Outlook Damn those sneaky Germans and their attempts to stitch up British workers. We all know what Angela Merkel and friends have been telling bidders for GM Europe – look after German employees, make your job cuts in the UK and we'll back your offer for the company.
At least, that's what Tony Woodley and Derek Simpson of Unite seem to think is going on. In their delightfully unreconstructed world view, the old enemy is conniving to ensure that thousands of workers at Opel, GM Europe's German business, get kept on by a buyer, and that any job losses deemed necessary come from Vauxhall in the UK, which employs 5,000 Brits at plants in Ellesmere Port and Luton.
If only the old certainties of the world really were set in stone in the way Messrs Woodley and Simpson seem to imagine. Dealing with the complexities of an unprecedented collapse in global demand for the car industry is a bit simpler if you only see in black-and-white.
Let's start with a bit of honesty. There are almost certainly going to be job losses at Vauxhall over the coming months and years, but there will also be redundancies in other parts of the GM Europe business. That's what happens when companies are faced with a collapse in demand for their product on a scale never previously seen.
There is no reason, however, to think that Vauxhall will suffer disproportionately in this process – quite the opposite in fact, because any sensible business plan is going to bet on the more efficient parts of the operation. And, when it comes to productivity – the nitty-gritty of how much work staff on the factory floor manage to get through each day – Vauxhall's Ellesmere Port plant, in particular, comes very close to the top of GM Europe's own league of its factories. The German plants, by contrast, are further down the rankings.
This is one reason why GM Europe plans to start production of the new Astra model in Ellesmere Port later this year. Four-fifths of the cars produced will be exported back to mainland Europe – badged as Opel in most cases – but GM has nonetheless chosen to manufacture the model, for which it is has great hopes, in the North-west of England.
As for Luton, there are complications here too. The Vauxhall plant in Bedfordshire shipped its last car in 2002, but continues to produce commercial vehicles. As we know from the near-collapse of rival LDV, the commercial vehicle market is just about the only sector of manufacturing that leaves you wishing you were in the car business. On the other hand, the Luton business is now run as a joint venture with Renault, which means simply closing it down may not be an option for GM Europe's new owners.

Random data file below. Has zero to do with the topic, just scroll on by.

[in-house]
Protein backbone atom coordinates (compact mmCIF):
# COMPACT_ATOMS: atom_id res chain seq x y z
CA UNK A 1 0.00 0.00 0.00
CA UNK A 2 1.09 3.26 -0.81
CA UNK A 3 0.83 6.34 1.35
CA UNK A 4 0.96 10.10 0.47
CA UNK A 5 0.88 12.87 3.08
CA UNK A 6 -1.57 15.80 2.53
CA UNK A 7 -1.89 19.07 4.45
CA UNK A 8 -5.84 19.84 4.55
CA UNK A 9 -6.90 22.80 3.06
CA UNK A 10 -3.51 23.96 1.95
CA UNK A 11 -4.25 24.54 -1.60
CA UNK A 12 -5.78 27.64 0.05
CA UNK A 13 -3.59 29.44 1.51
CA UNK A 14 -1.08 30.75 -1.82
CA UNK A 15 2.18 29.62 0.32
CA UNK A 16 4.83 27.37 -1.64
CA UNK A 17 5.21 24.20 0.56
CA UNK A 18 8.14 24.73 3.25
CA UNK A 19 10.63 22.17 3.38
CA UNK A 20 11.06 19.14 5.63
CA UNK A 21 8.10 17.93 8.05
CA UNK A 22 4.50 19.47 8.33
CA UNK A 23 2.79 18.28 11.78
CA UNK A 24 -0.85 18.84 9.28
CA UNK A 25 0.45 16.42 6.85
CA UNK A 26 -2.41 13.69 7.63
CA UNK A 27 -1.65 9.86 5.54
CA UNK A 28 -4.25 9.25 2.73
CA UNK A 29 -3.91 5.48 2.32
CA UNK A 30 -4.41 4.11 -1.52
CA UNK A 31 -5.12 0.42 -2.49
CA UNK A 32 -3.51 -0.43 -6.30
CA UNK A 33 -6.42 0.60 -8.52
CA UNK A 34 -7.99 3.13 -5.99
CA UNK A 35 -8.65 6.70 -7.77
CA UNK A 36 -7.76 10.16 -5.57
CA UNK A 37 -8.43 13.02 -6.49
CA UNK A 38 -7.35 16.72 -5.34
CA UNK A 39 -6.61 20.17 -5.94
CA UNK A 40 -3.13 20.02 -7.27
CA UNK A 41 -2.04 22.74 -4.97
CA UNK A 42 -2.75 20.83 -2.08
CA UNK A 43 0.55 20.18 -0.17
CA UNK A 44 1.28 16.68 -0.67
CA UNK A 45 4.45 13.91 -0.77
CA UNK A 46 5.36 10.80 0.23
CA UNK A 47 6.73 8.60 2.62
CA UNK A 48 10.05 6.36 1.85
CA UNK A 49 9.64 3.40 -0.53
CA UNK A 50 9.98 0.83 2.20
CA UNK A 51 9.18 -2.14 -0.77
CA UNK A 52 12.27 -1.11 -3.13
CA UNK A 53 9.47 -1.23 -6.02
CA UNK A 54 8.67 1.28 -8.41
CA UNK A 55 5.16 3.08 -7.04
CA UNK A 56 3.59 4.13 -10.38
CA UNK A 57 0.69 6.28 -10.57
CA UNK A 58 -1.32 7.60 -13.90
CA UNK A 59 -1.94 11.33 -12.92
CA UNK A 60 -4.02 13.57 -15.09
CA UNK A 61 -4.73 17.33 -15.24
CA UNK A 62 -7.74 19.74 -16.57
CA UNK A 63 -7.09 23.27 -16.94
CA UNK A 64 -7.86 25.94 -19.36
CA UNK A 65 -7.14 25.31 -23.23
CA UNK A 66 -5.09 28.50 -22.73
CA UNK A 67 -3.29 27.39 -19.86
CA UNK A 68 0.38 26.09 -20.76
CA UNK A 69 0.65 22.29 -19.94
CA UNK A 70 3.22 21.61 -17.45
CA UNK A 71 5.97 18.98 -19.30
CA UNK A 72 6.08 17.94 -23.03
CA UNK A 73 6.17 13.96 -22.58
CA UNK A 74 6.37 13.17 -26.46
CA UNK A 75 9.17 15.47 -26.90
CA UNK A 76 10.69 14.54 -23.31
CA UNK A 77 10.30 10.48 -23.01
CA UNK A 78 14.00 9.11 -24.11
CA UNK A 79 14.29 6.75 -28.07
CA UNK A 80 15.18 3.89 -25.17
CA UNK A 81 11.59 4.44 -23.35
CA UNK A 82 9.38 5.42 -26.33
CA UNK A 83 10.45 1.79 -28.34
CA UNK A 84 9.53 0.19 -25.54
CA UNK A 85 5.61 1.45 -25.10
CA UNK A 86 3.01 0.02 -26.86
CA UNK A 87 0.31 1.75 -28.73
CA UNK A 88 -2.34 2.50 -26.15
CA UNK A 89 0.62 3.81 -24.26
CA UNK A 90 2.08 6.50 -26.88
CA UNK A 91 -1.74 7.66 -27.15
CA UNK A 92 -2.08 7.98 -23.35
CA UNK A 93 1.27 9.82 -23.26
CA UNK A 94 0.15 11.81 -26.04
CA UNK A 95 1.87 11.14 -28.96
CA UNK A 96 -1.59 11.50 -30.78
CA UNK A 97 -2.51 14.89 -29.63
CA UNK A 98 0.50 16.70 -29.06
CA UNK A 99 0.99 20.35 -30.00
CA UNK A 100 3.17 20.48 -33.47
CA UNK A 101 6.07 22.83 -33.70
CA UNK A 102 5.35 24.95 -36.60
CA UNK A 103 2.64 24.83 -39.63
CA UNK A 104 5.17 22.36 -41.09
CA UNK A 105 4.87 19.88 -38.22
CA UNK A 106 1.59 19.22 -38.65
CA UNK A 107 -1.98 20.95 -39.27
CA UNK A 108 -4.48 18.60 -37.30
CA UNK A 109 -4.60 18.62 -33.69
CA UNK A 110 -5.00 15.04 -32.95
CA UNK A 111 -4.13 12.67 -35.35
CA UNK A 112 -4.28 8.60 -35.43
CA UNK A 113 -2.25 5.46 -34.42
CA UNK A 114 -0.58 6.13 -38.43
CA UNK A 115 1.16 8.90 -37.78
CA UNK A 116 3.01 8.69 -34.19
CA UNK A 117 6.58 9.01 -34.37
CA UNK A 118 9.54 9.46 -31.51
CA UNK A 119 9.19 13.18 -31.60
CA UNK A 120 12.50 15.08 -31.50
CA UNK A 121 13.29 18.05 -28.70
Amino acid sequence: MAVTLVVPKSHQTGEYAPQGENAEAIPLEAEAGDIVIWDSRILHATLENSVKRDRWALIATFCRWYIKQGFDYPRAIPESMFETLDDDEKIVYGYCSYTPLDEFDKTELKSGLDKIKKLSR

Of course, if you take the union's view, the merits of Vauxhall versus Opel may be blown away by the promise of German government loan guarantees in return for job security promises. What's interesting about this issue is the uncharacteristic silence of Lord Mandelson, the Business Secretary, on the subject.
Until the past few days, the British government has said almost nothing about the future of Vauxhall. Yesterday, however, Lord Mandelson was insisting that he has been involved in talks with GM in the US, as well as the bidders for the Europe business, for months. He also said he would be only too happy to step in to support Vauxhall were the Germans to find themselves unable to offer GM Europe a bridging loan until a buyer is finalised.
His intervention tells you two things. First, that by offering a bridging loan just as the Germans looked certain to offer it themselves, Lord Mandelson is as keen as ever to appear the hero. And second, that he has left it so late to get involved publicly, that he probably isn't too worried about British jobs for now – his political antennae are too finely tuned to have not launched a public campaign otherwise.
Naturally, it suits Unite and its colleagues in the trade union movement to complain that Britain's labour laws make workers here more vulnerable to cuts than their opposite numbers in Germany. Ironically, though, the labour market reforms Britain has made and maintained over the past 20 years may turn out to be Vauxhall workers' best defence. It is these reforms that have enabled the productivity gains which should make Ellesmere Port, at least, indispensable to whoever finally ends up owning GM Europe.Reuse content